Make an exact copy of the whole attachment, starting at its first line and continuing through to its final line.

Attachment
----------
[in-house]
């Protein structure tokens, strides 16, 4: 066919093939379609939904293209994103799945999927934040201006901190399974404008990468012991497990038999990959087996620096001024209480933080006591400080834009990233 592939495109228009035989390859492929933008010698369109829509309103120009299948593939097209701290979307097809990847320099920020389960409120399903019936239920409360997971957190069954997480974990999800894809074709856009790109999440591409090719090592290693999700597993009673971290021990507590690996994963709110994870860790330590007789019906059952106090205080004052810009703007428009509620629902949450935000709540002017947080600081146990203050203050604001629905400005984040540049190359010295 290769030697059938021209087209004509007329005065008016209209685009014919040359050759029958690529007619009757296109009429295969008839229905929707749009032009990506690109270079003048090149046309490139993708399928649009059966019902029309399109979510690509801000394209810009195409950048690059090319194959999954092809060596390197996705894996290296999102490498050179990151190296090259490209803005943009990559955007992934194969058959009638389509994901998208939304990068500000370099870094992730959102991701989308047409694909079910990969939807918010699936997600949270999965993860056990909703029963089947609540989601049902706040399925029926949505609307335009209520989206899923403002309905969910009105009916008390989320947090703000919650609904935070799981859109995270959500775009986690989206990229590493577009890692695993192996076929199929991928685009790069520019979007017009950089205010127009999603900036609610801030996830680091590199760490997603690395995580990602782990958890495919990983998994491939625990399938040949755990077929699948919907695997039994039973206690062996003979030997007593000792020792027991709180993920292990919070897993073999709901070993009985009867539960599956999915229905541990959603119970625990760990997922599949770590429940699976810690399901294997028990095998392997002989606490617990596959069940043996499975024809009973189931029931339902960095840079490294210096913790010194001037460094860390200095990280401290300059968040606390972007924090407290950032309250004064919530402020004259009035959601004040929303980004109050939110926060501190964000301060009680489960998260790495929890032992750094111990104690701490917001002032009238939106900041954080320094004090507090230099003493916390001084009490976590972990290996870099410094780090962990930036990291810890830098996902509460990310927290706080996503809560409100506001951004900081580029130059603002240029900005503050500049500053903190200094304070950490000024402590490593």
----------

[in-house]
């Protein structure tokens, strides 16, 4: 066919093939379609939904293209994103799945999927934040201006901190399974404008990468012991497990038999990959087996620096001024209480933080006591400080834009990233 592939495109228009035989390859492929933008010698369109829509309103120009299948593939097209701290979307097809990847320099920020389960409120399903019936239920409360997971957190069954997480974990999800894809074709856009790109999440591409090719090592290693999700597993009673971290021990507590690996994963709110994870860790330590007789019906059952106090205080004052810009703007428009509620629902949450935000709540002017947080600081146990203050203050604001629905400005984040540049190359010295 290769030697059938021209087209004509007329005065008016209209685009014919040359050759029958690529007619009757296109009429295969008839229905929707749009032009990506690109270079003048090149046309490139993708399928649009059966019902029309399109979510690509801000394209810009195409950048690059090319194959999954092809060596390197996705894996290296999102490498050179990151190296090259490209803005943009990559955007992934194969058959009638389509994901998208939304990068500000370099870094992730959102991701989308047409694909079910990969939807918010699936997600949270999965993860056990909703029963089947609540989601049902706040399925029926949505609307335009209520989206899923403002309905969910009105009916008390989320947090703000919650609904935070799981859109995270959500775009986690989206990229590493577009890692695993192996076929199929991928685009790069520019979007017009950089205010127009999603900036609610801030996830680091590199760490997603690395995580990602782990958890495919990983998994491939625990399938040949755990077929699948919907695997039994039973206690062996003979030997007593000792020792027991709180993920292990919070897993073999709901070993009985009867539960599956999915229905541990959603119970625990760990997922599949770590429940699976810690399901294997028990095998392997002989606490617990596959069940043996499975024809009973189931029931339902960095840079490294210096913790010194001037460094860390200095990280401290300059968040606390972007924090407290950032309250004064919530402020004259009035959601004040929303980004109050939110926060501190964000301060009680489960998260790495929890032992750094111990104690701490917001002032009238939106900041954080320094004090507090230099003493916390001084009490976590972990290996870099410094780090962990930036990291810890830098996902509460990310927290706080996503809560409100506001951004900081580029130059603002240029900005503050500049500053903190200094304070950490000024402590490593």